Netflix doesn’t release viewership numbers a la traditional television ratings.

That makes sense, of course; Netflix doesn’t follow the traditional television advertising model, so there’s no need for them to divulge internal data like that. However, it does make it difficult to gauge just how popular their shows are relative to their traditional competition. And Netflix is very much in competition, after all, for eyes and Emmys alike.

But with the recent release of Stranger Things 2, it was reasonable to wonder just how many people actually tuned in to check out Netflix’s fall tentpole release. Nielsen has devised a method to estimate Netflix viewer statistics, and they just came out with their best guess as to the numbers.

Those numbers were very big. Via The Hollywood Reporter:

The company released its latest, and most interesting, SVOD measurement to date on Thursday afternoon — citing an audience of 15.8 million viewers, nearly 11 million of them adults 18-49, watching the sophomore premiere episode, “Chapter One,” within three days of its launch. (Eat your undead heart out, Walking Dead.) Both of those numbers, by Nielsen standards, are equivalent to the live-plus-3 ratings data you see from traditional TV.

These numbers are not authenticated by Netlfix, which has kept mum on the subject, and don’t yet include mobile. But they do paint the most vivid picture yet of who’s watching the streamer’s biggest pop culture hit. Nielsen also says that 361,000 subscribers streamed the entire nine-episode season within 24 hours of its release. “Our approach is using the exact same framework and methodology that we do for all of television,” Brian Fuhrer, senior vp product leadership at Nielsen, recently told THR. “You can put these Netflix and broadcast numbers right next to one another and understand the relationship.”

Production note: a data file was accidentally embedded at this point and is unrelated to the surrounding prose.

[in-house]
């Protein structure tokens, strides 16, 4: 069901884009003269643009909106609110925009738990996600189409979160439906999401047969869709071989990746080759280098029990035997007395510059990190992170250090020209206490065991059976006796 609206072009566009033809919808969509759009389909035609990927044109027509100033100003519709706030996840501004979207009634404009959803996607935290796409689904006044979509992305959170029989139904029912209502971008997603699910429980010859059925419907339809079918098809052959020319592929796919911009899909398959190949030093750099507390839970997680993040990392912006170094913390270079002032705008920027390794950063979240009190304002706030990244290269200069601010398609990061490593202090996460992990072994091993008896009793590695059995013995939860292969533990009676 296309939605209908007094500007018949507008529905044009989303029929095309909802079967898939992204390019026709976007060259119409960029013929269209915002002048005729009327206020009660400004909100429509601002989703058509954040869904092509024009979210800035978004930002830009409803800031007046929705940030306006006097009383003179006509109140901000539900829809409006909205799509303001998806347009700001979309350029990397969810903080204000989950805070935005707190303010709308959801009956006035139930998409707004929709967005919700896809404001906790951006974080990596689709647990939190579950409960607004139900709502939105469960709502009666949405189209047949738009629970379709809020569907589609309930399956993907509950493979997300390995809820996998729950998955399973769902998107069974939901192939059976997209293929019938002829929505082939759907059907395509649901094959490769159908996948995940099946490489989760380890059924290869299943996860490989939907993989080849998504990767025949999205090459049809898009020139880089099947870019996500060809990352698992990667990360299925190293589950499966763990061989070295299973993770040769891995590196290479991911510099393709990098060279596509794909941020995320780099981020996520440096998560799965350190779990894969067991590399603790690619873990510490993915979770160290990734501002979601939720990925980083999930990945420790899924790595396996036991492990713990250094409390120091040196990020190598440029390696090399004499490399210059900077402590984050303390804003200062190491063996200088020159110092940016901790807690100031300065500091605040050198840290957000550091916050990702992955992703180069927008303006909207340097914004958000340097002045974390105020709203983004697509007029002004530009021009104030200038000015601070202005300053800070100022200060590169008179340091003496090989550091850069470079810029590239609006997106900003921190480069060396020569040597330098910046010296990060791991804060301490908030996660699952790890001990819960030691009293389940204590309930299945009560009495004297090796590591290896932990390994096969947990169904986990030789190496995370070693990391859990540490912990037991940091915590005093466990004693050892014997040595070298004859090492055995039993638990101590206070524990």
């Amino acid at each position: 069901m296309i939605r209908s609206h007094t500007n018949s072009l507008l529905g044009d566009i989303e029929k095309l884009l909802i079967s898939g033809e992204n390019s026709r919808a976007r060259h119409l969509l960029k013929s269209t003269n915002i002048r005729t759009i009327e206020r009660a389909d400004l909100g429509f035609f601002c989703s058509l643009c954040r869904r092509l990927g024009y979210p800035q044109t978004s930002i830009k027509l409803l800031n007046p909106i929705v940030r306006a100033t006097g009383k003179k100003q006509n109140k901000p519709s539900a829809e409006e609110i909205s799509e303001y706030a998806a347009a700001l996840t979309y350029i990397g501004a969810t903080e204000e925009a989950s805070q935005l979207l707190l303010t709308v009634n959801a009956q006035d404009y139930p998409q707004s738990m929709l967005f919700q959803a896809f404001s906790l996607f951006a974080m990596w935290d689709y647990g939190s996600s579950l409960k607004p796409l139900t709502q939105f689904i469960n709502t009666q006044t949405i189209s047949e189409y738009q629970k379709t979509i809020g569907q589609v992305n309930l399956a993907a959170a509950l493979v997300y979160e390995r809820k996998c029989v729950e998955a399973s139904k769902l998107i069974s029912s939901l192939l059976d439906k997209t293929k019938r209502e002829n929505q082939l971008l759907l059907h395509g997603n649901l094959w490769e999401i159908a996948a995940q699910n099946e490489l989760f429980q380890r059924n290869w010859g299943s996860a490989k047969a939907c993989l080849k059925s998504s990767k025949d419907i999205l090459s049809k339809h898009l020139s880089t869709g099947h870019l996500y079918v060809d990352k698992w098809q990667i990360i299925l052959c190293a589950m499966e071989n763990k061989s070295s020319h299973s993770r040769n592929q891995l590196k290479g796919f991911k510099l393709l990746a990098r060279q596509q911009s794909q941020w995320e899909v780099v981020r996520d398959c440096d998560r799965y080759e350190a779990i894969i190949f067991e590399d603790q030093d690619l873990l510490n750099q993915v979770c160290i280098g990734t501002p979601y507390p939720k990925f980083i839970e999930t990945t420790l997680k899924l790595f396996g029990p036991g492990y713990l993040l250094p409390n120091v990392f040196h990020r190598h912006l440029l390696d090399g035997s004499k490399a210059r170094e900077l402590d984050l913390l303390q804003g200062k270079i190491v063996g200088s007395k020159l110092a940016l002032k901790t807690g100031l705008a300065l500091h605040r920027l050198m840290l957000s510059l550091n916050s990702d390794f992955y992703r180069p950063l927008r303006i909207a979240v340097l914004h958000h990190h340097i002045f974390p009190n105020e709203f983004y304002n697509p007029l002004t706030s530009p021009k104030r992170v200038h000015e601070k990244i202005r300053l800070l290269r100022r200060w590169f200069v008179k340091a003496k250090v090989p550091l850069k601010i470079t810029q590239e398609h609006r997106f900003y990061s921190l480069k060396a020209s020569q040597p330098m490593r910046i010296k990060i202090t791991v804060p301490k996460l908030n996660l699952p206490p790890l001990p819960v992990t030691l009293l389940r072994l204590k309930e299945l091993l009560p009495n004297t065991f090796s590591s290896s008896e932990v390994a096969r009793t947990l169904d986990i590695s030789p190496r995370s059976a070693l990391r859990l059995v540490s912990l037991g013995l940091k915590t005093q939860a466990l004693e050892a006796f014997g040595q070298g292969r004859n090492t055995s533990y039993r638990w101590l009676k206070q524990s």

Those are some very strong results. As a comparison, that 15.8 million number would have put Stranger Things 2 top-rated show on television squarely in the discussion for last week, with the World Series and NCIS, among others.

Nielsen’s binge estimation is also fascinating; that’s a major element of Netflix’s overall strategy, after all. Amazon has moved into releasing new original programming on a weekly, episodic basis, but Netflix continues to post everything at once. This can, of course, have a marked effect on creative choices; shows like Stranger Things 2 end up more serialized than they might otherwise be, as the showrunners know at least a certain percentage of viewership is going to be moving from one episode right into the next.

However, it appears that there are still plenty of people who pace themselves, as Nielsen’s estimations for earlier episodes in the season were higher than for the later episodes:

“Chapter Two” — 13.7 million viewers; 9.6 million people 18-49
“Chapter Three” — 11.6 million viewers; 8.1 million viewers 18-49
“Chapter Four” — 9.3 million viewers; 6.6 million viewers 18-49
“Chapter Five” — 8 million viewers; 5.6 million viewers 18-49
“Chapter Six” — 6.4 million viewers; 4.5 million viewers 18-49
“Chapter Seven” — 5.3 million viewers; 3.7 million viewers 18-49
“Chapter Eight” — 4.9 million viewers; 3.4 million viewers 18-49
“Chapter Nine” — 4.6 million viewers; 3.2 million viewers 18-49

That’s a fairly standard progression, and it’s fascinating to think about, although again, Netflix probably doesn’t care all that much. They know how many people watch which shows, information they use to set production budgets, renew or cancel different series, and greenlight or pass on future shows or content with similar traits to things they’ve already done. Could Netflix eventually add advertising? Perhaps, although that would likely involve a creation of a new price tier, and so far (as with the recent rate hikes) Netflix has seemed more interested in pushing their base prices up than anything else.

Anyway, in the end, a lot of people tuned in for a very good show, and that’s good news for the world of film and television.

About Jay Rigdon

Jay is a writer and editor for The Comeback, and a contributor at Awful Announcing. He is not a strong swimmer.